Finally in Figure 9(a) and Figure 9(b); fragments of the MB molecule can be observed, product of the degradation of the chemical structure with TR = 1.564 (Methylene chloride) and TR = 1.719 (2-butanone).

Figure 7. Experimental data on Langmuir–Hinshelwood model (LH equation).

Figure 8. GC-MS spectra of MB degradation at 2 hours of reaction (four peaks are identified with retention times in minutes (a) 18.41; (b) 16.721; (c) 6.941; (d) 6.653).

Two oxidative agents can be obtained from the photocatalytic process: the photo-produced holes h+ and/or the OH radicals, which are known as strongly active and degrading but non-selective agents, the OH radicals can attack the C S + = C functional group in MB. Thus, the initial step of MB degradation can be attributed to the cleavage of these bonds to obtain degradation of the dye [23]. Due to breaking of bonds during a reaction time of 2 hours a single ring structure of 1, 2, 3, 4. Tetramethyl benzene is produced at 6.941 retention time. Ray et al. [27] suggest that multiple single ring structures are produced. Finally, the organic compounds are mineralized during a reaction time of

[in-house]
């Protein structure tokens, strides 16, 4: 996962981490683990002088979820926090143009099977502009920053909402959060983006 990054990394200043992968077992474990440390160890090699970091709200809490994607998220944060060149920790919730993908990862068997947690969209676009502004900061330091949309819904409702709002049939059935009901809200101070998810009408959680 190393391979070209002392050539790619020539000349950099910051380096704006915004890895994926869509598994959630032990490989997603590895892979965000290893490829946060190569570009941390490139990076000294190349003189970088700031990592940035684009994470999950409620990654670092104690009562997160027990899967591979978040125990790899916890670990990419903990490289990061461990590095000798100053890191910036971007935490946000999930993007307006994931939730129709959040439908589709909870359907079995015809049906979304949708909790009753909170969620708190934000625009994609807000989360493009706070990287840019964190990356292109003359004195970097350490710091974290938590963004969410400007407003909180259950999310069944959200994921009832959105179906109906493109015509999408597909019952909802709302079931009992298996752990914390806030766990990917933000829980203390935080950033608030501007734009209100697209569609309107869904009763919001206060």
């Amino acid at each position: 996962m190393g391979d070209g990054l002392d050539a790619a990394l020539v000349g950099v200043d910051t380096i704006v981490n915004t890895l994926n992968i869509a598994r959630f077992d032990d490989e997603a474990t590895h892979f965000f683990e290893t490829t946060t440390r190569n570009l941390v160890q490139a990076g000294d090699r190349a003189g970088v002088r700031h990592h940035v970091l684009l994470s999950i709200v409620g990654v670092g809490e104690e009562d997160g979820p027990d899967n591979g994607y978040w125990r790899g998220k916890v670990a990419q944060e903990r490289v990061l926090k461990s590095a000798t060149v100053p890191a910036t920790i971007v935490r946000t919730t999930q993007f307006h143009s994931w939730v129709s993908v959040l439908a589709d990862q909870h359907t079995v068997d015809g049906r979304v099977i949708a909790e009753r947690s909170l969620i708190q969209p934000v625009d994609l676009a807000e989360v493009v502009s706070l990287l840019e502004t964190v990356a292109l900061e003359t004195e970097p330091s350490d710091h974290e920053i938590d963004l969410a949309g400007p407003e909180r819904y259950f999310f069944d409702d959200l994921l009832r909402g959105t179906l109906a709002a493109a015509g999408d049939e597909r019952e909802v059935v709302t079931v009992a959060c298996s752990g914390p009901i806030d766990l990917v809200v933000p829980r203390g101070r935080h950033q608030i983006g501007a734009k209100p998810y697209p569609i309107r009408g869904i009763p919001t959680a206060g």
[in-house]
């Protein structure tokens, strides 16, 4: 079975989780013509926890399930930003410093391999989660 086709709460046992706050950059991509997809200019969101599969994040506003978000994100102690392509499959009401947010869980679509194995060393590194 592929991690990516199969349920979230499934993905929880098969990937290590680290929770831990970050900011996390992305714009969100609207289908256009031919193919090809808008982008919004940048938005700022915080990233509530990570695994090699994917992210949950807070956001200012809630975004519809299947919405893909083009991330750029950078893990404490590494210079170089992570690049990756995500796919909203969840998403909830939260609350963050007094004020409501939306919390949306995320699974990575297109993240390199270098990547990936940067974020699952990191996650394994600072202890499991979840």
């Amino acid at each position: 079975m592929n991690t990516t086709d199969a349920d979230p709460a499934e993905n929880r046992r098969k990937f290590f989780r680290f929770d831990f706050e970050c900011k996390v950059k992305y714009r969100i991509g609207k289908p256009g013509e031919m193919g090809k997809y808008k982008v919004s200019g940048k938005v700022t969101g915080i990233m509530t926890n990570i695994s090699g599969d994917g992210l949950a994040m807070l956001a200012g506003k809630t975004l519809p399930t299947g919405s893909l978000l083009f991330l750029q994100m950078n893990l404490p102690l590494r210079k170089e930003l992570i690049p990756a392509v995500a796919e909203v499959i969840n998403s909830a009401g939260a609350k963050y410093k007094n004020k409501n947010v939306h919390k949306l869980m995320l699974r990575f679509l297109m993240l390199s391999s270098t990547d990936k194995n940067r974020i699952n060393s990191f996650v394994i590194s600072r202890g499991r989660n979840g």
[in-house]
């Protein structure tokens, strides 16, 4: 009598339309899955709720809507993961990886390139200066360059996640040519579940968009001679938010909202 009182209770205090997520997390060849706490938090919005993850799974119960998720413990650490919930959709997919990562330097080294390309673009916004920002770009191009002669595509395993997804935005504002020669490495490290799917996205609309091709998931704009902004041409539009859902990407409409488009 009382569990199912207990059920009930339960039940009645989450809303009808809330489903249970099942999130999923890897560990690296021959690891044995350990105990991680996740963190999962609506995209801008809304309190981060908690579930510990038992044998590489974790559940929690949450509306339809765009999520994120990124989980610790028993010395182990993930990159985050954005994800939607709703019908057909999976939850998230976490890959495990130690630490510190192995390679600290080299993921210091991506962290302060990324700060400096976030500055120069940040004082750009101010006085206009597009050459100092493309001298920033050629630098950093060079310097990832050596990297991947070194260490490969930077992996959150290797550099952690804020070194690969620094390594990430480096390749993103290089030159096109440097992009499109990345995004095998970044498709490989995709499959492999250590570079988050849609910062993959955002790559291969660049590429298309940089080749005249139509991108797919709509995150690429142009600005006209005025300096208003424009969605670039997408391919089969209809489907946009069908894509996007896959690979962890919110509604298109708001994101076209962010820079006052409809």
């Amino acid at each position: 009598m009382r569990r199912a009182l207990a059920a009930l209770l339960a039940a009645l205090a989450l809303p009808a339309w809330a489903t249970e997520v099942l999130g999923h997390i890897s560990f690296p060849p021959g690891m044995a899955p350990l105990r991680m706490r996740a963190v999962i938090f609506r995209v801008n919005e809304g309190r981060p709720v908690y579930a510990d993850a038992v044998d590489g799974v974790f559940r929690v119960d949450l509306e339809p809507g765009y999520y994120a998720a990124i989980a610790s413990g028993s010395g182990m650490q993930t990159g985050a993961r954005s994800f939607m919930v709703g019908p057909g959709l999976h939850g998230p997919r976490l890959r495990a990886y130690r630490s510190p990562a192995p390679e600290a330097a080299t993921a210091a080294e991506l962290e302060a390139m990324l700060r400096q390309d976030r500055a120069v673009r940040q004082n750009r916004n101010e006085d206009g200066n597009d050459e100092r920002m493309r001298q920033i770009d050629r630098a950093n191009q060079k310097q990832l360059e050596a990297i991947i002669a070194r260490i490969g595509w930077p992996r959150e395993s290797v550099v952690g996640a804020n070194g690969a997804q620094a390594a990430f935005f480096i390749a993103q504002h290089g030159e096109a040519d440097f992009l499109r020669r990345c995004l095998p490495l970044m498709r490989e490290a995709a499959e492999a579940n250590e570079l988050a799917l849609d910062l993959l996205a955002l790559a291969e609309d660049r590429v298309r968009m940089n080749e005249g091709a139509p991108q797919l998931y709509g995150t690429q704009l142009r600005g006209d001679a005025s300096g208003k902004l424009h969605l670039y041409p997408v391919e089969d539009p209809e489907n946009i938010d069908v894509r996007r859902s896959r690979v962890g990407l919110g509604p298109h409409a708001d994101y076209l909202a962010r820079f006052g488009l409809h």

Figure 9. GC-MS spectra of the degradation of MB at 4 hours of reaction (2 peaks are identified with retention times in minutes of (a) 1.719 min; (b) 1.5654 min).

6 hours in methylene chloride and 2-butanone. Houas et al. [23] have mentioned on their study that many other hydroxylated intermediates have been formed of the degradation of methylene blue, but they were difficult to detect because of their poor extractibility owing to their hydrophilic character.

4. Conclusion

TiO2 was synthesized by the sol-gel method using titanium butoxide as a precursor and doped with gold particles following the photodeposition method. Au-TiO2 catalyst degraded the contaminant with percentages ranging from 88.6% for a concentration of 5 mg/L to 97.4% for a concentration of 30 mg/L, in a system irradiated with UV light. From LH-HW model evaluated, the experimental data have an adjustment to a first-order kinetics, which allows to obtain the values ​​of the kinetic constants for the model, so it is concluded that LH-HW model describes the decomposition of the dye. The results by GC-MS support the fact of the degradation of the molecule, which means that there is not only a removal of the dye in solution, but also a rupture of bonds that results in the formation of the hydroxylated intermediates products to mineralize the molecule.

Cite this paper: Arias, M. , Aguilar, C. , Piza, M. , Zarazua, E. , Anguebes, F. , Anguebes, F. , Anguebes, F. , Anguebes, F. and Cordova, V. (2021) Removal of the Methylene Blue Dye (MB) with Catalysts of Au-TiO2: Kinetic and Degradation Pathway. Modern Research in Catalysis, 10, 1-14. doi: 10.4236/mrc.2021.101001.